Boats are full of subtle curves and complex structures – from a small two-man craft to a huge rusty trawler – which at first glance can appear rather daunting. A more familiar and easier shape to draw is a shoe box; it is a perfect starting point because a boat, no matter how small or large, fits nicely into its shape.
Fishing Boats, Portugal, watercolour on Bockingford Rough 140lb (300gsm), (18x25.5cm).
I was inspired by the sparkling light on these little boats and also fascinated by how dark the reflections were because I was looking into the light. Reflections were sharp, painted wet-on-dry.
BOATS, PERSPECTIVE AND REFLECTIONS
A rectangular box is made up of parallel lines, for the width, length and height. When viewed at an angle, the length and the width of the box recede away from us towards the eye level. Each side has its own vanishing point, but there is only one eye level. As these lines recede, they also appear to converge. If they went on into infinity, they would eventually meet at their respective vanishing points on the eye level. A line that is below the eye level appears to slope upwards as it recedes away from us, while lines above us appear to slope downwards as they recede.
Viewed from the front with the eye level above = 1 vanishing point
Viewed from the side with the eye level above = 1 vanishing point
Viewed from a 3/4 angle with the eye level above = 2 vanishing points
Viewed from a lower 3/4 angle with the eye level cutting through the hull = 2 vanishing points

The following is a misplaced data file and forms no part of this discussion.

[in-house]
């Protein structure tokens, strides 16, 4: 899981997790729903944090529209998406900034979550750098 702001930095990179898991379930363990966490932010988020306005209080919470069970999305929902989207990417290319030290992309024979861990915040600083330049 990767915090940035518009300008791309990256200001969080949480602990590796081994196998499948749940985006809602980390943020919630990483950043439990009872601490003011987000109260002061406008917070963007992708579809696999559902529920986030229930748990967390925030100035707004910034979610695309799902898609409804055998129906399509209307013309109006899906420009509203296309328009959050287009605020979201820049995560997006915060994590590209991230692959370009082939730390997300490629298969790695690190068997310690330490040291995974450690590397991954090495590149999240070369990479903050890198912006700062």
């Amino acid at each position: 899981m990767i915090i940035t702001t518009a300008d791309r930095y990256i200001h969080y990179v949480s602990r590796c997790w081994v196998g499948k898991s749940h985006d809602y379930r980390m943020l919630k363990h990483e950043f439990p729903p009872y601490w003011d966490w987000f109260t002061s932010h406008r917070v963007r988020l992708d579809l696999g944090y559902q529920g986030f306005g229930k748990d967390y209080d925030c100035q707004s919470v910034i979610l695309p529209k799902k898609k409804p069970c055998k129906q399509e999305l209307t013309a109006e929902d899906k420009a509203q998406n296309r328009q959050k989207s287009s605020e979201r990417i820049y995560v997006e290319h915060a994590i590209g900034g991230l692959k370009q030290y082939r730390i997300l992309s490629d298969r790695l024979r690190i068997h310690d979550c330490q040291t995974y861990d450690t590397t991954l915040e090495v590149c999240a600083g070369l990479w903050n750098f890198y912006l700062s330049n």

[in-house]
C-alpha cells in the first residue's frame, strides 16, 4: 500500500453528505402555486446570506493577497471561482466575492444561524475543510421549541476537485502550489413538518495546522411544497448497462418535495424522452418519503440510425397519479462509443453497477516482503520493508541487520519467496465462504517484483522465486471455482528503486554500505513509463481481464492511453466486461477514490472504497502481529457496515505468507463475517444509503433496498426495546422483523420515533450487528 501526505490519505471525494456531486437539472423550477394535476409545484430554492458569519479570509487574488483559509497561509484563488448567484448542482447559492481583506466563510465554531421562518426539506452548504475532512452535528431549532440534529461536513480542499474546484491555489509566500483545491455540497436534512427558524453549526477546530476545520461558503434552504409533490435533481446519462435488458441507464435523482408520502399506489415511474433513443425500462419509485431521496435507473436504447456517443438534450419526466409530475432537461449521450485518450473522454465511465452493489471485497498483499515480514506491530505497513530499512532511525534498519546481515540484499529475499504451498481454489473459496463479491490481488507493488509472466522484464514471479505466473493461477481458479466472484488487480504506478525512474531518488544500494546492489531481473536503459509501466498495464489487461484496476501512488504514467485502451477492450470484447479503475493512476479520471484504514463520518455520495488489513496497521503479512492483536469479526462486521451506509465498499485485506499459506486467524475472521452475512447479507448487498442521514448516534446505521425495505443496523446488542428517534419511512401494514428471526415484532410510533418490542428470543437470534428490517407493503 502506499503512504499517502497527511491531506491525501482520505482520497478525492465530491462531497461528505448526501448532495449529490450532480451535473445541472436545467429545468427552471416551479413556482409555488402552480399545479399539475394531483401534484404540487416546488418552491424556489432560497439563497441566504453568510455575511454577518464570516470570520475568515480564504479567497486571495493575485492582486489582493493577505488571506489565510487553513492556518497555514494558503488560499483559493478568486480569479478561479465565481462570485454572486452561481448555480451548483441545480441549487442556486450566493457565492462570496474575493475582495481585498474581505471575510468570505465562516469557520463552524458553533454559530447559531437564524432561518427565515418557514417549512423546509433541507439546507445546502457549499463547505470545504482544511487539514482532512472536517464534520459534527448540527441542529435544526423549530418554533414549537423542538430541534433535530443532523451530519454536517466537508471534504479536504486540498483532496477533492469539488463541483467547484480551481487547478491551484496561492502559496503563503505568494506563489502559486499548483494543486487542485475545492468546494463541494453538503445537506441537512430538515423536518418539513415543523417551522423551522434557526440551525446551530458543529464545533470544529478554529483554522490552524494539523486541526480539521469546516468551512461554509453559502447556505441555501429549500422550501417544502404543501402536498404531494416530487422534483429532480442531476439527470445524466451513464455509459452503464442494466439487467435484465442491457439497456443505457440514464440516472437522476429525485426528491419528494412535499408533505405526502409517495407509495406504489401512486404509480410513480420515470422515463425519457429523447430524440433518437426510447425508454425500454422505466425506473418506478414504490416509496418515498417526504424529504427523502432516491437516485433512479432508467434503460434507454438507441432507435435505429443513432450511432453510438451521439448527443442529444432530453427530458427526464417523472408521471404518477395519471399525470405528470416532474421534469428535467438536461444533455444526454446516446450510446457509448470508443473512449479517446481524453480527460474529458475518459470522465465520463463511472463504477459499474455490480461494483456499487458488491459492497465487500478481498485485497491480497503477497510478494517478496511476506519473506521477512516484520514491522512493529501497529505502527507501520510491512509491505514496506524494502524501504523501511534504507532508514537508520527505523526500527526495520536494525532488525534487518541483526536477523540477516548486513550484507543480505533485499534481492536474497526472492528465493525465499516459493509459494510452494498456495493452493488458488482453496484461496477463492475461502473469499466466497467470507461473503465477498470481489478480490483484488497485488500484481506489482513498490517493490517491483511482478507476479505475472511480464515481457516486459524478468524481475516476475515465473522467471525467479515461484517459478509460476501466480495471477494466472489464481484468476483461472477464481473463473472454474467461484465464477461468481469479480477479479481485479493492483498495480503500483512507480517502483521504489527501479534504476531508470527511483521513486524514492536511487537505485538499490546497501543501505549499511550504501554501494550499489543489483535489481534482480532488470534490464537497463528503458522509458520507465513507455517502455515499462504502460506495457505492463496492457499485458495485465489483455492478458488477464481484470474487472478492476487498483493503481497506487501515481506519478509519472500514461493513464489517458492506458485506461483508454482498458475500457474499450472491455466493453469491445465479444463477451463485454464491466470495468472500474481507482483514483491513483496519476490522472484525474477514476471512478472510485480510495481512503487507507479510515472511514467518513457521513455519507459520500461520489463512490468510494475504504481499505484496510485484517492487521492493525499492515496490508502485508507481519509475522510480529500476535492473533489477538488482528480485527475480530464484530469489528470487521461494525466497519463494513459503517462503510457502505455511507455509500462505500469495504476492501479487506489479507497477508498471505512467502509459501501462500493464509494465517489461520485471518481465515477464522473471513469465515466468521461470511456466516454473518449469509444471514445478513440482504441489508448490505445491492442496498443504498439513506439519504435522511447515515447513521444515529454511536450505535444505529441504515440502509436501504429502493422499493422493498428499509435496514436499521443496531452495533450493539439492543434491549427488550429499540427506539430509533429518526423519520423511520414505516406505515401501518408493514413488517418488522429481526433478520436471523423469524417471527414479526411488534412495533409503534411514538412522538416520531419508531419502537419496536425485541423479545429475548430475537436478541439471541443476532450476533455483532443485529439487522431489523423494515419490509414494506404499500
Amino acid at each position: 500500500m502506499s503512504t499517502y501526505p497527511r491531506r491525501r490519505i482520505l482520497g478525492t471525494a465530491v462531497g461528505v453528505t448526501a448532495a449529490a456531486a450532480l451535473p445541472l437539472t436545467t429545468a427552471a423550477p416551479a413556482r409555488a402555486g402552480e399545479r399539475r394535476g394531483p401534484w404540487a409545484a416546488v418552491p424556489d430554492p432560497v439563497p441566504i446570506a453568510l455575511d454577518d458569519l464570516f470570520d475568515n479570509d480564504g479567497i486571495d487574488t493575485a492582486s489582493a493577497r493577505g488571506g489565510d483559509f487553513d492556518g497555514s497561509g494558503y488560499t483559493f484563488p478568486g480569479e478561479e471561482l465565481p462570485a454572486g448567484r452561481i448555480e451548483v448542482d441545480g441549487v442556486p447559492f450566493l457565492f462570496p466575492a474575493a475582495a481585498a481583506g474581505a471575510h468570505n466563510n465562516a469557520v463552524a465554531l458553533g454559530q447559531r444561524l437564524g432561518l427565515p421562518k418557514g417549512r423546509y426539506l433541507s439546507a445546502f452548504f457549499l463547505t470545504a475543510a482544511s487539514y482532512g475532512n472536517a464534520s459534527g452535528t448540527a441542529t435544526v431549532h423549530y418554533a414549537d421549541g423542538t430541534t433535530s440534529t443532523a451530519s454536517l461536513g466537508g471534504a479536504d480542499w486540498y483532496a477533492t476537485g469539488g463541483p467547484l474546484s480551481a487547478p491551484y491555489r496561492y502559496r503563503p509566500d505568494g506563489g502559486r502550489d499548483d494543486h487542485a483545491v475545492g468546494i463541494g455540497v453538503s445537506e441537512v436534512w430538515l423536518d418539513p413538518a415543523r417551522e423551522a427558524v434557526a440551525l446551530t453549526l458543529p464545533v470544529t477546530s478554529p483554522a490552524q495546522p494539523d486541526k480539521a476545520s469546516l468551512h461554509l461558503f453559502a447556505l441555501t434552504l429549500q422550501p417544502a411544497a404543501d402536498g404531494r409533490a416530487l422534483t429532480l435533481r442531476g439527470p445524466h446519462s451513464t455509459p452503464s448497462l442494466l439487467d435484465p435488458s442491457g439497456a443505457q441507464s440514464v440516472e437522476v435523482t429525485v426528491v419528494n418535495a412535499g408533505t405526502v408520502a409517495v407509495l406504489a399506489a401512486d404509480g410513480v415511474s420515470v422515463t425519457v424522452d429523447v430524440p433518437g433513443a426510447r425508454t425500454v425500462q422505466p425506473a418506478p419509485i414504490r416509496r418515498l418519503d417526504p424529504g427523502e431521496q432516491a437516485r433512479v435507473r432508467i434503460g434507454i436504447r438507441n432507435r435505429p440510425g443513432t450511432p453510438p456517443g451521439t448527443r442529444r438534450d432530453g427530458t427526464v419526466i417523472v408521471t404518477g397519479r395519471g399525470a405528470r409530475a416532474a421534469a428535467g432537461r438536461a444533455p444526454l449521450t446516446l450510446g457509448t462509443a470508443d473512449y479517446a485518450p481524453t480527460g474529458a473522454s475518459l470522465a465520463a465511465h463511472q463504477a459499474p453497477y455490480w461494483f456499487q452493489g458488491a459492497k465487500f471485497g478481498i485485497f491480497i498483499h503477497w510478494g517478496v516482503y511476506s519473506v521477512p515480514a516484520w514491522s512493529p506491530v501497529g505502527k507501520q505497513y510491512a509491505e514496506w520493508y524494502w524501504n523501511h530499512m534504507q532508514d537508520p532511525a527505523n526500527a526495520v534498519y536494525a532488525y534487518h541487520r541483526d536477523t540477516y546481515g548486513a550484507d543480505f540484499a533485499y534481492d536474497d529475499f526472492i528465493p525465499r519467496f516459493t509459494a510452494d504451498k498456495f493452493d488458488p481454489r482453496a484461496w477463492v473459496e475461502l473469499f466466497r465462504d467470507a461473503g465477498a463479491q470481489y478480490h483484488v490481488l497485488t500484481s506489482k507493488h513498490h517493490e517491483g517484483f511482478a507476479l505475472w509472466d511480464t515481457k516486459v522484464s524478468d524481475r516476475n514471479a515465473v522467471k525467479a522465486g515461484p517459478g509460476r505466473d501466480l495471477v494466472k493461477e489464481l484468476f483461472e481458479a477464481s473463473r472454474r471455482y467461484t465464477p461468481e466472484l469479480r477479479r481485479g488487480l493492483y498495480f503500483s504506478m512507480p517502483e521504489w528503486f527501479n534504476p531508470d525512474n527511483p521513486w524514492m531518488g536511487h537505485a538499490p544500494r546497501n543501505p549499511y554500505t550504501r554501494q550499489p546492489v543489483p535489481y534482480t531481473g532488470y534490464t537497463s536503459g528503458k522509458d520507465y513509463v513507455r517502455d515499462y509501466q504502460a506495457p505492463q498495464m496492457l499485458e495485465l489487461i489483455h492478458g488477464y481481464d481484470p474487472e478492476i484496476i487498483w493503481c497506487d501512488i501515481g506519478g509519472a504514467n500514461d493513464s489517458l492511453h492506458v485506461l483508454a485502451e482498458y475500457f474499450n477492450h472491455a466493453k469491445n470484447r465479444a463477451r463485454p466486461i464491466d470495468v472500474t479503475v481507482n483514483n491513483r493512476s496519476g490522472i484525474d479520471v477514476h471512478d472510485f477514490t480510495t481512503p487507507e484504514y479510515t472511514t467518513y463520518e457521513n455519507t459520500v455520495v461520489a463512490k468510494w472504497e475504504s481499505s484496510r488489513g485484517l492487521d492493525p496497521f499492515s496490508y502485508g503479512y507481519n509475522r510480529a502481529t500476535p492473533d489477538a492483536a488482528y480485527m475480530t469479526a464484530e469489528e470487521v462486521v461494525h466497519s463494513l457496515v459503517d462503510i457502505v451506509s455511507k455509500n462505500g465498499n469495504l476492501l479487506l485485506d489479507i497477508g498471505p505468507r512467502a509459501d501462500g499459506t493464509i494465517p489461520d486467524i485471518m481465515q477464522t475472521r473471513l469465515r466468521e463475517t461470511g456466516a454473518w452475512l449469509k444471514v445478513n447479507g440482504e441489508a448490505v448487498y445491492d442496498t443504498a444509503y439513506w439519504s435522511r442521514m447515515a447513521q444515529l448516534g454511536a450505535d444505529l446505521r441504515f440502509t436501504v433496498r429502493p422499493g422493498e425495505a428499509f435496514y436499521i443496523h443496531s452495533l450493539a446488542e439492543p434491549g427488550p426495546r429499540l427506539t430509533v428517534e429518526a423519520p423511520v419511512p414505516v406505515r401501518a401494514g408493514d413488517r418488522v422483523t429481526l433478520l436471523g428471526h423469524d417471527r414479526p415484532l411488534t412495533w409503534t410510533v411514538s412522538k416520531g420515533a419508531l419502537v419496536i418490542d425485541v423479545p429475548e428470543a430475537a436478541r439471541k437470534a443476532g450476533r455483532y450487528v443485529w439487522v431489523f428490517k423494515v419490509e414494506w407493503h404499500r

Establish the eye level
The first thing to note is our eye level or horizon line. Standing on the quayside, we often find ourselves looking down on vessels in the harbour, with our eye level above them. At high tide the boats rise up to be nearer the eye level and larger vessels may even cross the eye line and become taller than we are. Walking on the sand at low tide, we still need to relate to the eye level ahead of us and if the boats are above or below it in terms of their height.
With the eye level noted, I look at the height and angle of the boat and lightly sketch out the structure of the box to represent its mass and position in the composition. This is quite rough initially, just to have something on the paper to relate to. Then I check the length, height and width of the box in relation to the vessel, correcting the box structure as I go.
All lines are kept very light, so as not to interfere with the final study. With practice, I find a minimum of lines are required, just enough to get the angles and proportions noted. This acts as a template, a scaffolding to hold the drawing up, into which I can sketch the hull of the boat, also noting the centre line that runs the length of the craft. With the hull established I add the details: ropes, floats, windows, rudder etc, using smaller boxes for the wheelhouse if the boat has one.
Given that boxes form the basis of so many other structures to be seen around a harbour – buildings, cars, trucks and boxes of ice or fish on the quayside, etc – they are fundamental foundation shapes that are well worth practising.